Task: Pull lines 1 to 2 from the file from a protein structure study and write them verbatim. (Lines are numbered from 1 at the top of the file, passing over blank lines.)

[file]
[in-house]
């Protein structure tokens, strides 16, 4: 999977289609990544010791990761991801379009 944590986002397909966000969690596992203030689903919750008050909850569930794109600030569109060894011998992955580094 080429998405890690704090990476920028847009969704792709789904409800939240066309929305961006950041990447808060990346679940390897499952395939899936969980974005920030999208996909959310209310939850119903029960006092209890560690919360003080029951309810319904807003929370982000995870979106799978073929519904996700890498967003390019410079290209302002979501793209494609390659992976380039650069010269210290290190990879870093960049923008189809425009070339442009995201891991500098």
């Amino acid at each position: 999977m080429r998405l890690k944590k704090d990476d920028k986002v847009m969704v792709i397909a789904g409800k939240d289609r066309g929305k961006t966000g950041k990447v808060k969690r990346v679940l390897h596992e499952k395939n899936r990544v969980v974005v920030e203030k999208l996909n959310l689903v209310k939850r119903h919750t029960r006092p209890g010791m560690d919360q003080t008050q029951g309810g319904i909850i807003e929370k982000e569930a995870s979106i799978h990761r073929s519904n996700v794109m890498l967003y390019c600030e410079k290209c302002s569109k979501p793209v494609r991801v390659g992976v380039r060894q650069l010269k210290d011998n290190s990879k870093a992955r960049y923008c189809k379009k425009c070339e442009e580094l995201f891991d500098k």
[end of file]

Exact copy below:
[in-house]
């Protein structure tokens, strides 16, 4: 999977289609990544010791990761991801379009 944590986002397909966000969690596992203030689903919750008050909850569930794109600030569109060894011998992955580094 080429998405890690704090990476920028847009969704792709789904409800939240066309929305961006950041990447808060990346679940390897499952395939899936969980974005920030999208996909959310209310939850119903029960006092209890560690919360003080029951309810319904807003929370982000995870979106799978073929519904996700890498967003390019410079290209302002979501793209494609390659992976380039650069010269210290290190990879870093960049923008189809425009070339442009995201891991500098």